LOS ANGELES — Teresa Baker’s abstract wall works, on view in her solo exhibition From Joy to Joy to Joy at de boer gallery, are composed of artificial turf cut into irregular shapes and painted in vivid colors using spray paint and acrylic. She collages other materials onto these surfaces, such as dyed yarn, willow branches, buckskin, or parfleche. Some of these are direct references to her Mandan/Hidatsa heritage, but this is just one of many inspirations. The works also reflect that of some Euro-American artists, especially the soft geometries of Richard Tuttle, and the artist’s experience of the landscape and light of the Northern Plains, where she grew up. This multitude of aesthetic languages and experiences is synthesized into a unique and personal vision that comes across as warm and joyful. It feels like only Teresa Baker could produce this art.
A quick glance at the titles reveals the artist’s close relationship with place. “Yellow Prairie Grass” (2023) suggests both a field of grass seen from above and the light of a blazing sunset on a clear day with its brushy, orange-yellow gradient. “Spring Unforeseen” (2023) creates a sense of gazing upward at the night sky. The small circular pieces of parfleche seem to be stars or moons moving across an open expanse of deep blue artificial turf. Baker’s poetic handling of materials ensures that the landscape is not simply reduced to abstracted forms. Rather, the pieces exude the deep and spiritual connection to nature that she has gained from her Mandan/Hidatsa family.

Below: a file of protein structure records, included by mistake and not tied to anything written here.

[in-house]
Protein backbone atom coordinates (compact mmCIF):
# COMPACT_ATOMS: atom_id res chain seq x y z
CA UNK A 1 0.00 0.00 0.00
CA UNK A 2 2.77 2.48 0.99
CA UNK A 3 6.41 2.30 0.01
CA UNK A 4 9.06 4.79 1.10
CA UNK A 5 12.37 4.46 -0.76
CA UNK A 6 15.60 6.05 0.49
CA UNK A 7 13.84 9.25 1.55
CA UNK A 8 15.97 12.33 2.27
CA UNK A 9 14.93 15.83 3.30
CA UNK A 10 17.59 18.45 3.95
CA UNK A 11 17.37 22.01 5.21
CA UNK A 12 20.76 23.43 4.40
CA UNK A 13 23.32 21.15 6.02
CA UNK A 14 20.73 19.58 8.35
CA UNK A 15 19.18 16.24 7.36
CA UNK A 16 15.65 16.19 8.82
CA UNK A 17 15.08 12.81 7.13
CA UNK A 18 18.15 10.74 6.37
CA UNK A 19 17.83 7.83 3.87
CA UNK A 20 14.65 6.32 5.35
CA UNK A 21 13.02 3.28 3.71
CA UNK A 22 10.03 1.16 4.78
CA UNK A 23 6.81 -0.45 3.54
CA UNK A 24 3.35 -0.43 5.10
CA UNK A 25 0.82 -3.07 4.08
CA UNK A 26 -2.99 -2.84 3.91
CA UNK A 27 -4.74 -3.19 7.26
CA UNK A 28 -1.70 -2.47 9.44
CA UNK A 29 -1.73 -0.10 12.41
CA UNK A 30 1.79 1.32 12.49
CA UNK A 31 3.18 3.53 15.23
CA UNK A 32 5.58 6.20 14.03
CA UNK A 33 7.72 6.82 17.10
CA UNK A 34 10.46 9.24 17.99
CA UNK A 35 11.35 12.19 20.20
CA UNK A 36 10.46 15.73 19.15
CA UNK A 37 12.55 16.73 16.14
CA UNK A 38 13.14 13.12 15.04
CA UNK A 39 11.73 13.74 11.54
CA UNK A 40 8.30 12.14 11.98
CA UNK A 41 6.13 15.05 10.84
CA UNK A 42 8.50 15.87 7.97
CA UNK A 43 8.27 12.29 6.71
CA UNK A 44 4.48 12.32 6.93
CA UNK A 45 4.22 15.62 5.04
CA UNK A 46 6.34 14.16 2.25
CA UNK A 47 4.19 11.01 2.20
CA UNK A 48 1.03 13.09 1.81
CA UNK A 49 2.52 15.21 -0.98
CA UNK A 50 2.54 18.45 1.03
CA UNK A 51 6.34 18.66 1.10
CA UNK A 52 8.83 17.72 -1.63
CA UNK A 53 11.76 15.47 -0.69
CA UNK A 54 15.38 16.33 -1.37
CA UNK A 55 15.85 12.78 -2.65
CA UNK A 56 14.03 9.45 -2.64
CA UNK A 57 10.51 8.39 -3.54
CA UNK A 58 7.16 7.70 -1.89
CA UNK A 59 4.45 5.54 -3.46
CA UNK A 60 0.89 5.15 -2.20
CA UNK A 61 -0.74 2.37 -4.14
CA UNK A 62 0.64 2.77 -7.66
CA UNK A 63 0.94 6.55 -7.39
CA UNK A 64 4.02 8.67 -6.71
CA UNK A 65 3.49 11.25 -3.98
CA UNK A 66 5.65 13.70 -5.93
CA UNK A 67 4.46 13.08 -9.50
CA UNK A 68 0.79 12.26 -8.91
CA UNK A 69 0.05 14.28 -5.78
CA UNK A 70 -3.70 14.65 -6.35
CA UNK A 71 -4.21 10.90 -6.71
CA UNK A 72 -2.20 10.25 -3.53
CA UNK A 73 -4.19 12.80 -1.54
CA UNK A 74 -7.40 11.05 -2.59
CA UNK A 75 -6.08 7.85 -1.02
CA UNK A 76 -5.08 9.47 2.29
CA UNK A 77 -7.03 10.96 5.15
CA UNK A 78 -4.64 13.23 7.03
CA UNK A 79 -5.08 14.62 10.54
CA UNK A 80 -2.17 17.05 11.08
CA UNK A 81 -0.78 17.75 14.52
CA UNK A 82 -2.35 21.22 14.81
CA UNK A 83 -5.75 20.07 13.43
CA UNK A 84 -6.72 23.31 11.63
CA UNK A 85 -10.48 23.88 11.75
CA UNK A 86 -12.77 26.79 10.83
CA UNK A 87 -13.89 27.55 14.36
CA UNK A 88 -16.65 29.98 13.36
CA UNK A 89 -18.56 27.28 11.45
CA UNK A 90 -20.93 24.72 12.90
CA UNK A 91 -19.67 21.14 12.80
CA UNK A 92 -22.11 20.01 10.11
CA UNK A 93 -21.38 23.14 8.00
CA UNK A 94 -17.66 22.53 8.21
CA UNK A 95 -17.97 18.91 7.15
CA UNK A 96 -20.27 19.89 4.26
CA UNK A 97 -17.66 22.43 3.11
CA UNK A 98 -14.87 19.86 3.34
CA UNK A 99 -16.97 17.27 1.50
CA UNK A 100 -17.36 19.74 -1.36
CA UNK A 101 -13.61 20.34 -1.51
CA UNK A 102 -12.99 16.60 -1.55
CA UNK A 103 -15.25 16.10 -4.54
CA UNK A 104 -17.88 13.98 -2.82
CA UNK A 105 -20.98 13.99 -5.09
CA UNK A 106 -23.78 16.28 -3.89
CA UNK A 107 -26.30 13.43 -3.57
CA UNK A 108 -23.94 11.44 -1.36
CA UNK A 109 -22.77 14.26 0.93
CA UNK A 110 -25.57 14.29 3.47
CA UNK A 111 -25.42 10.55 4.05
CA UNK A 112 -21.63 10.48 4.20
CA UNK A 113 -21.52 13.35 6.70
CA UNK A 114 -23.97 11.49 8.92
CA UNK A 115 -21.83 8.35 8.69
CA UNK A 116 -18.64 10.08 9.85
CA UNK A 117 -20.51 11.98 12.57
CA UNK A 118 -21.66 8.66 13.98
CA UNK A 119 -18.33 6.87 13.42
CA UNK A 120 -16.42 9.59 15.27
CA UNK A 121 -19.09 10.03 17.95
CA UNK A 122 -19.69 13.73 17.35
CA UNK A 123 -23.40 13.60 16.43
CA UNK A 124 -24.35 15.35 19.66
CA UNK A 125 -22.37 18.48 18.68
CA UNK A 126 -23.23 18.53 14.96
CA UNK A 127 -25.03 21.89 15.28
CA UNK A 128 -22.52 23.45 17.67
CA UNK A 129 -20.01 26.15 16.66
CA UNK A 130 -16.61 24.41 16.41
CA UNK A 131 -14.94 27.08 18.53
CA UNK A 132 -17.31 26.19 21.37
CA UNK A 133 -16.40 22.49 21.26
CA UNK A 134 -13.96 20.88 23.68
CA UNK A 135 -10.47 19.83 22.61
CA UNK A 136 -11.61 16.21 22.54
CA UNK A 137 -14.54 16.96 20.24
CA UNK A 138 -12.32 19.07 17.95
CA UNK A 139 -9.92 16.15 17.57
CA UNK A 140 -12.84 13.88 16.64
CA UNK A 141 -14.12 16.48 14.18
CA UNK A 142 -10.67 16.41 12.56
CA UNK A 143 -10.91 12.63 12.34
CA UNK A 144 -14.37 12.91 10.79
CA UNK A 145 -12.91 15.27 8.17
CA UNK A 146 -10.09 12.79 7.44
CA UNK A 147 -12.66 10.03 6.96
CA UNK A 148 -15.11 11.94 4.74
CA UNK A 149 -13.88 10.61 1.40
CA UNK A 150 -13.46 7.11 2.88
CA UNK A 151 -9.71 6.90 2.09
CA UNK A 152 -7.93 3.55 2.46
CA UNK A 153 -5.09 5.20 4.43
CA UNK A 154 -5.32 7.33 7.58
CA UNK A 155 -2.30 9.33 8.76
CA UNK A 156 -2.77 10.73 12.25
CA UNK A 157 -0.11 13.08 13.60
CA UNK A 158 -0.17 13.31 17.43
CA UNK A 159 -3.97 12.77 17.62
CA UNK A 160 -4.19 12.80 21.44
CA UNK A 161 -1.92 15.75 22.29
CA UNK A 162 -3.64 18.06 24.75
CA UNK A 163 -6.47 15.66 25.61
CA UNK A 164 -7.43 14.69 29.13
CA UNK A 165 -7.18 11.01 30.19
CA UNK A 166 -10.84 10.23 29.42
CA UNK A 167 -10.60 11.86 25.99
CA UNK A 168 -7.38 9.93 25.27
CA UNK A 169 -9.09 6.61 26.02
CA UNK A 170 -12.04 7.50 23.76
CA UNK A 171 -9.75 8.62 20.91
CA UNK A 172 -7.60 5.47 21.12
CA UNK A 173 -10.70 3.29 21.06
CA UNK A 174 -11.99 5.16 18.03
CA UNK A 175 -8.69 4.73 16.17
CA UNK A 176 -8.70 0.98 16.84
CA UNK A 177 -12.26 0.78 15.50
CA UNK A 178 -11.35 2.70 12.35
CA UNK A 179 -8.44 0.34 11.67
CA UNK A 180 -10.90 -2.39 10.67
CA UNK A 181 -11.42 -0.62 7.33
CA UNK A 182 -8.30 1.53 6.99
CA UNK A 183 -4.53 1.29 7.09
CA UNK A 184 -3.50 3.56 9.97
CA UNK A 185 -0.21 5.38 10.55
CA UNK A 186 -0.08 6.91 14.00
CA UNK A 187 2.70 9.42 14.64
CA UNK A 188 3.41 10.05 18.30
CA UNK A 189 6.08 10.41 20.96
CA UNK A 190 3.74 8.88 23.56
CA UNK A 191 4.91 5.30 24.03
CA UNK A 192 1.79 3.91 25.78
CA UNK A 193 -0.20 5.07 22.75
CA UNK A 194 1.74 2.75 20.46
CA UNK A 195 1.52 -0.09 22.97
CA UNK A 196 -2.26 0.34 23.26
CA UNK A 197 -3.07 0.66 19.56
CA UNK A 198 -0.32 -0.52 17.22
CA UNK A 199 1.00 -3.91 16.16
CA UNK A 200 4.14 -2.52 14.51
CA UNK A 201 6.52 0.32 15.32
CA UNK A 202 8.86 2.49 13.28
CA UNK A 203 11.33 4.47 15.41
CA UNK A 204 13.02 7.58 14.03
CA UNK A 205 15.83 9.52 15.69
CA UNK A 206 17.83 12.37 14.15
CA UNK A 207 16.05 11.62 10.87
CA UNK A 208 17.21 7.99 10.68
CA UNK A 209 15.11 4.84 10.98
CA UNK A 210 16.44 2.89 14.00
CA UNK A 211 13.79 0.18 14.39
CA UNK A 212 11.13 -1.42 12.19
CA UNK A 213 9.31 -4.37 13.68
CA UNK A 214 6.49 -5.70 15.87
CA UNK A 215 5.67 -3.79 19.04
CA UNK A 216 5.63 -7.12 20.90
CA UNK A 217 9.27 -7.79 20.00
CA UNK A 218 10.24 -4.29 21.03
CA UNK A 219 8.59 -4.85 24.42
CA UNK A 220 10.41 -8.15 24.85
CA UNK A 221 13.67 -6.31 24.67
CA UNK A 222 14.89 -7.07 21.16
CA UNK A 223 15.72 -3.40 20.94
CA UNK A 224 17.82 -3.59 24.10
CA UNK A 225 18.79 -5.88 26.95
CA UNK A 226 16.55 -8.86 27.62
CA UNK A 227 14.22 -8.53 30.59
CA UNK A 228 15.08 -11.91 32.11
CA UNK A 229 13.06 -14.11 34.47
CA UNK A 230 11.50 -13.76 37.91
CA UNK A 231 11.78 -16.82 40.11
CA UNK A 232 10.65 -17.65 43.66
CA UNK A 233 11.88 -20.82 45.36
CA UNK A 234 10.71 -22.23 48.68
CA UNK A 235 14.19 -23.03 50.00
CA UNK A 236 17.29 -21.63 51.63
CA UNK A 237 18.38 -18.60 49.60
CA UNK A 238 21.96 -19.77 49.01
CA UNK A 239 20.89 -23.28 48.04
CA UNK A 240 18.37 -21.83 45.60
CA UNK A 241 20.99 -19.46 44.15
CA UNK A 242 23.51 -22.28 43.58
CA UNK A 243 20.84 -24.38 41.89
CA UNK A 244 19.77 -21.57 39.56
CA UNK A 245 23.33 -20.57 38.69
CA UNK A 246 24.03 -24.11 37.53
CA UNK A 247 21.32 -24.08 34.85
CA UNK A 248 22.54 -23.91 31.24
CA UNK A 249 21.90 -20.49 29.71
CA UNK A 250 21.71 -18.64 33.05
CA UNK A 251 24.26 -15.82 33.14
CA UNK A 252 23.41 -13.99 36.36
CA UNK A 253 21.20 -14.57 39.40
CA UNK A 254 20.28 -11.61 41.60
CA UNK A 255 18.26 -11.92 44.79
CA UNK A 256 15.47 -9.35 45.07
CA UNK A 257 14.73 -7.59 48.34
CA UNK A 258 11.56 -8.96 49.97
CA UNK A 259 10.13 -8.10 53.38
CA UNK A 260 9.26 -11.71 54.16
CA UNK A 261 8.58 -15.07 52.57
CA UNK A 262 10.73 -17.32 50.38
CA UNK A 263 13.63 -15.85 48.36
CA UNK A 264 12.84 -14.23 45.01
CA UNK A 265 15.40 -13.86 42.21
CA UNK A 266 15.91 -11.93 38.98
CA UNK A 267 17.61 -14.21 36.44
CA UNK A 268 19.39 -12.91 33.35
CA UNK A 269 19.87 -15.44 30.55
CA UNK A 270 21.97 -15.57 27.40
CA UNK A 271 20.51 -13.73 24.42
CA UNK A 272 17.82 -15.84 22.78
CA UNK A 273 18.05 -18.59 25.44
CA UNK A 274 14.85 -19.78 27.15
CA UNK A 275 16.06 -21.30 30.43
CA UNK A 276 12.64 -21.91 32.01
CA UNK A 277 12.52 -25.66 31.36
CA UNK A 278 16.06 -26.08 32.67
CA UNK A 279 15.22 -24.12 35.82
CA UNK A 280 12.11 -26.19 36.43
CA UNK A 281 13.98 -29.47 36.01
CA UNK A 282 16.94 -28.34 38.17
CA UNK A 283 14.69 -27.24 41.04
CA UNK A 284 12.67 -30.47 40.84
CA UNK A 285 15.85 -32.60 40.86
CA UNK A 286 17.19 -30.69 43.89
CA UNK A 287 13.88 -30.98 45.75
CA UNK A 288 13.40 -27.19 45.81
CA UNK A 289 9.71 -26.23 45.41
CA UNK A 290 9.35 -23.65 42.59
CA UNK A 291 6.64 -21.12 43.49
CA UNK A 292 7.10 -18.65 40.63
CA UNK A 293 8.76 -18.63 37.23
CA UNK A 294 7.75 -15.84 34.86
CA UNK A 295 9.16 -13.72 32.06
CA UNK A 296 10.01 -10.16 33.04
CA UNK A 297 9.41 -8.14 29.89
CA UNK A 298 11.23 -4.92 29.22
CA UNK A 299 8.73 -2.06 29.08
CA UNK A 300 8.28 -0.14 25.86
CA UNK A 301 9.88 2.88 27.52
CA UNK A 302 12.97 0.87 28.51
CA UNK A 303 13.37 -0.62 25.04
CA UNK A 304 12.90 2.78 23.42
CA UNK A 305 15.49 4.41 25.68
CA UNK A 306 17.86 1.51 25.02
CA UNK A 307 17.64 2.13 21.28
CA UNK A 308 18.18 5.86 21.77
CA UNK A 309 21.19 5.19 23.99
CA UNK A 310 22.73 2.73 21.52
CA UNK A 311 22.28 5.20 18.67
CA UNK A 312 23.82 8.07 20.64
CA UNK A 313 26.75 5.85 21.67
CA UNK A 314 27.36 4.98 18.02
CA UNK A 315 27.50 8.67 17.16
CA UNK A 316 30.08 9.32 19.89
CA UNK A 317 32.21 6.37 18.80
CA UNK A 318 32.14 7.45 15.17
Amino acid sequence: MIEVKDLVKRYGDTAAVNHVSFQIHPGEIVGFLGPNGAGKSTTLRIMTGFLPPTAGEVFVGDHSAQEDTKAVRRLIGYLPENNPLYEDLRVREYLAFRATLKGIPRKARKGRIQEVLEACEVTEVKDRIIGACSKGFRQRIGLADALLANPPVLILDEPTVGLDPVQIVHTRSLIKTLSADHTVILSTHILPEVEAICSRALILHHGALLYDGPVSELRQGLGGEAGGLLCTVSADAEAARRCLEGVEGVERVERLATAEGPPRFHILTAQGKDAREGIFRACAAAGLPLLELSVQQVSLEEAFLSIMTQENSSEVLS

Many of the works recall the irregular patches and patterns one sees from a plane window while flying over a stretch of land. Yarn and willow branches are often used to retrace the boundaries of the work or to subdivide the artificial turf into different territories. Long strands of yarn cross the length of “No Walls” (2023) horizontally and vertically, cutting the work into four quadrants. The picture plane’s division in “Paragraph of Trees” (2023) implies diamond-shaped areas that extend beyond the actual borders of the piece. I was reminded of the art of Zarina, who also used an abstract language to make evocative art about borders and belonging. Yet while Zarina emphasized the separation and displacement that boundaries produce, Baker is more interested in the constructed-ness of such boundaries and sees their overlap as spaces for expression and play.
In “From Joy to Joy to Joy” (2023) — one of the exhibition’s largest and most colorful artworks — a bright yellow path connects one end of the piece to the other. I can’t help but think that this pathway is where the artist finds joy and beauty, connecting and combining the various boundaries, identities, and histories that have shaped her.
Teresa Baker: From Joy to Joy to Joy continues at de Boer (3311 East Pico Boulevard, Boyle Heights, Los Angeles) through October 14. The exhibition was organized by the gallery.